I know I'll need to age this a bit, but should I bulk age - or - bottle age? What kind of time frame is recommended either way? I **MAY** need the carboy soon, but if best results occur from aging in the primary, I'm willing to do that (and just buy another carboy)!

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Old 05-21-2012, 12:09 PM   #6
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Quote:
I know I'll need to age this a bit, but should I bulk age - or - bottle age?
Both if you can. Give it another couple of weeks in the fermenter, then bottle.

Did you add any sugar? If not you may be at FG, but still let it sit for more time. If you did add some sugar it may go lower.
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Old 05-21-2012, 02:03 PM   #7
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Ok. I can do that!

I put the sugar in during the boil - so can I expect the gravity to drop more?

So, I've got two more weeks in the primary, then how long would you recommend in the bottle?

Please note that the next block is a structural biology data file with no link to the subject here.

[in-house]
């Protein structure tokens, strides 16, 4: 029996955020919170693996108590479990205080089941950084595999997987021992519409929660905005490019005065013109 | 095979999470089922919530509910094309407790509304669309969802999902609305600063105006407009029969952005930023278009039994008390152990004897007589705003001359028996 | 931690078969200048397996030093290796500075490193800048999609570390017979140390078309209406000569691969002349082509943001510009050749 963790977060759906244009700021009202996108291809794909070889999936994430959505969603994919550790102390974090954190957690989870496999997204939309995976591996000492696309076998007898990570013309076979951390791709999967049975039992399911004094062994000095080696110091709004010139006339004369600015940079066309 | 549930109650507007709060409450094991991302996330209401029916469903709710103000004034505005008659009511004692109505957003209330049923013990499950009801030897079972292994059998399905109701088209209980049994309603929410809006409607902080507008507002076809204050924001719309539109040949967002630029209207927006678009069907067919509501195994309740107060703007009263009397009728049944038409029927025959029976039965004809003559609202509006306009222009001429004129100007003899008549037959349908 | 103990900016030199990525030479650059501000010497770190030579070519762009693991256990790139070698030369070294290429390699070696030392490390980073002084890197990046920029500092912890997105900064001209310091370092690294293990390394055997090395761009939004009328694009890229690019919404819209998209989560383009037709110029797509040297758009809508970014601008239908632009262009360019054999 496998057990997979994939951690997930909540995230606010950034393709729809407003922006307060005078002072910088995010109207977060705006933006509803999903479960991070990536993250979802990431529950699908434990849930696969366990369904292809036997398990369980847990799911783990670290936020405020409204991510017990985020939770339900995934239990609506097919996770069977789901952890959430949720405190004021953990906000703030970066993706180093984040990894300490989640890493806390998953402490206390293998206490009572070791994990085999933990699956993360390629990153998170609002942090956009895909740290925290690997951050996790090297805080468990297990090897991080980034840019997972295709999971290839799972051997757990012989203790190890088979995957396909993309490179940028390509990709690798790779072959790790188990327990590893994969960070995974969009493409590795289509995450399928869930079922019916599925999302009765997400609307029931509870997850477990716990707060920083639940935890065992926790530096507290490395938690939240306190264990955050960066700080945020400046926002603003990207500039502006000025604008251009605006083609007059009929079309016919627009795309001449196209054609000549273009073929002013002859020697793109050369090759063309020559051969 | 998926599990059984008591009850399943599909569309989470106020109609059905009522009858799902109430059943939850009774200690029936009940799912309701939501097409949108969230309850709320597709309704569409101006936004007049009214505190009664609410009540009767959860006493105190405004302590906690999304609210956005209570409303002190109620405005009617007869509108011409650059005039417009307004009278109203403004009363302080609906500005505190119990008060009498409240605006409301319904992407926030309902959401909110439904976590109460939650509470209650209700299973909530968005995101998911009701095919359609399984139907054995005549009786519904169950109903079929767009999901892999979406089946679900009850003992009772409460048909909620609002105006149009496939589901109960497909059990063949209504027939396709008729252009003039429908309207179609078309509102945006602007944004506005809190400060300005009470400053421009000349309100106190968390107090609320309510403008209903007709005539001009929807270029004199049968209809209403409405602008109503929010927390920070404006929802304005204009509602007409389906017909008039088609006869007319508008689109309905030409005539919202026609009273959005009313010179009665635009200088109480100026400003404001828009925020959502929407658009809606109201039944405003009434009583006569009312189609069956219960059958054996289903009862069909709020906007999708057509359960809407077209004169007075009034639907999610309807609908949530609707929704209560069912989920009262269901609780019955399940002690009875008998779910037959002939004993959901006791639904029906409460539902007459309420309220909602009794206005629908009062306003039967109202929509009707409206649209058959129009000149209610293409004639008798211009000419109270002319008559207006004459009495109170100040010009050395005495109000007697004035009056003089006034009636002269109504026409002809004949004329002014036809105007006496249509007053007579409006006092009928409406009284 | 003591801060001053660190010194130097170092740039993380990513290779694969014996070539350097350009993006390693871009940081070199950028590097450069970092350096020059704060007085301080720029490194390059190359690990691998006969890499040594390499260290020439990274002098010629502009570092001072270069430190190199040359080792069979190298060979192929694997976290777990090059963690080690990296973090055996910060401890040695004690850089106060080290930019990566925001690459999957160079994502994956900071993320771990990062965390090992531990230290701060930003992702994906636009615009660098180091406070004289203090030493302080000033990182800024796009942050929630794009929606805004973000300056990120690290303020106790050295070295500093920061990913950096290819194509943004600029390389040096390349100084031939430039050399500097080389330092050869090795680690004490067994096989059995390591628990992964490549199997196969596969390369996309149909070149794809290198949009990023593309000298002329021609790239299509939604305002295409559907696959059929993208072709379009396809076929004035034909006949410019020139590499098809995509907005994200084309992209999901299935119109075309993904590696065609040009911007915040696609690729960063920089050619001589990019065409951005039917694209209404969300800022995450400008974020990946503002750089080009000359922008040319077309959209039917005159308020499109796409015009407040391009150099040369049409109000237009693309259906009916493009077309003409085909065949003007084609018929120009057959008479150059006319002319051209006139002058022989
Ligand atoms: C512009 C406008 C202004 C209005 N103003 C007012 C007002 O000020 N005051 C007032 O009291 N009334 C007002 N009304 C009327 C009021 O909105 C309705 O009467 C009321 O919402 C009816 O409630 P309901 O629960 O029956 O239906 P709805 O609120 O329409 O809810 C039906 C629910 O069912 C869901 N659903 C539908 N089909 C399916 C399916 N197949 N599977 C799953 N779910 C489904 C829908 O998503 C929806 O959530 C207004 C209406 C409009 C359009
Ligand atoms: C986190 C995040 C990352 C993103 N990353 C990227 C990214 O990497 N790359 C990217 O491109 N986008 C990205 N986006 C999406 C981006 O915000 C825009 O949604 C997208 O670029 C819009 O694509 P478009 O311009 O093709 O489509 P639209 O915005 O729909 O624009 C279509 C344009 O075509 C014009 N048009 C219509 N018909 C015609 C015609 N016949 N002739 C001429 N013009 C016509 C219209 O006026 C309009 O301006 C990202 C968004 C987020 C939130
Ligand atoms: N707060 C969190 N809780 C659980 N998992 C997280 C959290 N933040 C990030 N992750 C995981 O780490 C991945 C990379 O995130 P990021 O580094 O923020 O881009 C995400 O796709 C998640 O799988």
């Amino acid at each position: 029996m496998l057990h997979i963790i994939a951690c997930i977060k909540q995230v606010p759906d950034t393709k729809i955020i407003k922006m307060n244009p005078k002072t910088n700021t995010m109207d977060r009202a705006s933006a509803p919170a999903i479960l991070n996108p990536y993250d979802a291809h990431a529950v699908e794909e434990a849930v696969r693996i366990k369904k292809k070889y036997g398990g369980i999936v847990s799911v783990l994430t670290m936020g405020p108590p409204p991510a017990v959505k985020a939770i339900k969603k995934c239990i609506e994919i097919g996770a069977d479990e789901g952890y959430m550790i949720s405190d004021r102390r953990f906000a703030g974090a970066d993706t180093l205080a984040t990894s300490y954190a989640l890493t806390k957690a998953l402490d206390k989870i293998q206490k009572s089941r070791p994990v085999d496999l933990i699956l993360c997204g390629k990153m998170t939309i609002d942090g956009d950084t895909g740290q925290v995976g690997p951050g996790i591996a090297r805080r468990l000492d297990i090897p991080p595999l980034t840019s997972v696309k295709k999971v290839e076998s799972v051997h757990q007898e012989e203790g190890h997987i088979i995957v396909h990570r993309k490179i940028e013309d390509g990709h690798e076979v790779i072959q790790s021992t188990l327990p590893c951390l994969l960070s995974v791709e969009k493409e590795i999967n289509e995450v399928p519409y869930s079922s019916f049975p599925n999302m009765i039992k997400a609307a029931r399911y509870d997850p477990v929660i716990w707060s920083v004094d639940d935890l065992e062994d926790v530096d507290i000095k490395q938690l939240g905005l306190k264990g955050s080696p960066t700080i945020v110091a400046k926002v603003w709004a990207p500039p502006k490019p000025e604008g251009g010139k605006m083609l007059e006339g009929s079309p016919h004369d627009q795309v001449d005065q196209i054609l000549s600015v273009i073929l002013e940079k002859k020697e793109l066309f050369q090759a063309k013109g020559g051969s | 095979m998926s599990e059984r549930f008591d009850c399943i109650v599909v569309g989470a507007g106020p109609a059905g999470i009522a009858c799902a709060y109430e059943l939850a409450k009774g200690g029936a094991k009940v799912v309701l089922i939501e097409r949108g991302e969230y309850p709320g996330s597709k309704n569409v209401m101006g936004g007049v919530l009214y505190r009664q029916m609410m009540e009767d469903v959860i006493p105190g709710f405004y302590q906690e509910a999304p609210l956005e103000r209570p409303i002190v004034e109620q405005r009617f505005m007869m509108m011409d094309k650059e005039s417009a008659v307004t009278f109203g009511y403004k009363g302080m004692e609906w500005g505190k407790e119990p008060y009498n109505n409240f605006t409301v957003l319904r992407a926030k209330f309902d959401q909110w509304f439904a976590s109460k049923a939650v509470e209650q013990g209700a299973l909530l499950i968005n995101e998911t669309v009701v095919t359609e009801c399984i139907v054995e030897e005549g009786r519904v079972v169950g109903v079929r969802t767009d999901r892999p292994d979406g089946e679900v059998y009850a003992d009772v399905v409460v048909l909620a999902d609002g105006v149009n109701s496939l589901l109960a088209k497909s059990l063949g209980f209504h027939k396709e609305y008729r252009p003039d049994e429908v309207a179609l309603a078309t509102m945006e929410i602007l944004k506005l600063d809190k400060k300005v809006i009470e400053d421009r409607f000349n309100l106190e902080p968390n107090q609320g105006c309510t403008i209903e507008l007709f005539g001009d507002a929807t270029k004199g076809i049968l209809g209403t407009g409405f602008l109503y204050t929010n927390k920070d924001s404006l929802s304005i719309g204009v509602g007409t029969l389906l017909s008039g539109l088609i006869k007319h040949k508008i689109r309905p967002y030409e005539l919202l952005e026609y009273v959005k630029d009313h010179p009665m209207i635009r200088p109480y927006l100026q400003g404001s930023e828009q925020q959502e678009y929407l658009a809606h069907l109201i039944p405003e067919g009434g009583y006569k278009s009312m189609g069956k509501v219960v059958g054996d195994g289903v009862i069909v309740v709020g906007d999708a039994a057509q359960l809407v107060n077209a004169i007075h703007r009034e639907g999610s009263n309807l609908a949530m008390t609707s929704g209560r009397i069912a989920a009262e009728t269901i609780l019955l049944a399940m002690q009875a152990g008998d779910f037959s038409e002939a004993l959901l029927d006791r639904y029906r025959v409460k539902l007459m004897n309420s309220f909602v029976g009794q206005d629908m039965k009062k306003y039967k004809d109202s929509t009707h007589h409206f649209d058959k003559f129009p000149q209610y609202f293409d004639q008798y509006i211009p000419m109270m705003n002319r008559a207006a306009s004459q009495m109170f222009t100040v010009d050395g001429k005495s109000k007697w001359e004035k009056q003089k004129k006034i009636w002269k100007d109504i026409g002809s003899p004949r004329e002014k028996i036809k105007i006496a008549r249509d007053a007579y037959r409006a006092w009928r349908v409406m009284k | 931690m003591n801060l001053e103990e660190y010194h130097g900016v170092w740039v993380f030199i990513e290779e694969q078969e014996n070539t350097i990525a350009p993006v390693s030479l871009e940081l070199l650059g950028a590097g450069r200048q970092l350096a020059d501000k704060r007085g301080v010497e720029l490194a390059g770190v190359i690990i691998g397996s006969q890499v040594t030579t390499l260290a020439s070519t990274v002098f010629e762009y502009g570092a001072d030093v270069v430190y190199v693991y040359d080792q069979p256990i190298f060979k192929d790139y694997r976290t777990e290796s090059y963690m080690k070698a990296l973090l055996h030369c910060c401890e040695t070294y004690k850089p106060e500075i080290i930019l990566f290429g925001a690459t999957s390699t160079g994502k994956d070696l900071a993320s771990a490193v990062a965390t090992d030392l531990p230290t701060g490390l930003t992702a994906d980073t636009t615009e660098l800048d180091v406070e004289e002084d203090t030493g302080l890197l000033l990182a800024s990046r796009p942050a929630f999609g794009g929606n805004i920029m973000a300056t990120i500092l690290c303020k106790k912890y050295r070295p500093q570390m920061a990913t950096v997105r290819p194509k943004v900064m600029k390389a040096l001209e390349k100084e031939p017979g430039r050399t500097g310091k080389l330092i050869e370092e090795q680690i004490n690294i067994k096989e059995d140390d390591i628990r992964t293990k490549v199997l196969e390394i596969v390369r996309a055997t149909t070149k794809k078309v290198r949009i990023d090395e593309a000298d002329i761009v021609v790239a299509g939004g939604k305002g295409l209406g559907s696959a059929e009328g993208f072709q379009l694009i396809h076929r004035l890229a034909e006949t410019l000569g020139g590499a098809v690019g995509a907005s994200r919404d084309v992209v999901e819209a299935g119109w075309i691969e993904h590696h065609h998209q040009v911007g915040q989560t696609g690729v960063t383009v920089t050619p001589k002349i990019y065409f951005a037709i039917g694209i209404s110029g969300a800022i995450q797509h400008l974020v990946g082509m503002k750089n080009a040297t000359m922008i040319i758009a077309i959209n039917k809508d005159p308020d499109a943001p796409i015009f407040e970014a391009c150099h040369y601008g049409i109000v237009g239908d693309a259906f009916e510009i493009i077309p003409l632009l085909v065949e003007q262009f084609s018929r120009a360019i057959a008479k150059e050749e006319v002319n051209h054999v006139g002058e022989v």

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Old 04-07-2014, 03:36 PM   #8
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Hi,

i made a new recipe and i need some feedback. I didn't brew it yet.

All grain

OG: 1.056
IBU: 41,4
EBC: 13.9
ABV: 5.7

Pale malt 89,1%
Munich 5.9%
Caramel 50 EBC 2%
Wheat 3%

15g MAGNUM 60min
10g CASCADE 30min
20g CASCADE 20min
15g STYRIAN GOLDING 5min
20g STYRIAN GOLDING 1min
30g STYRIAN GOLDING 0min
Safale US 05

DRY HOP STYRIAN GOLDING 30g

From these recipe i want clean smooth bittering, cascade flavour and styrian aroma. Not too much fruity aroma, but more earthy. So what do u think? Thanks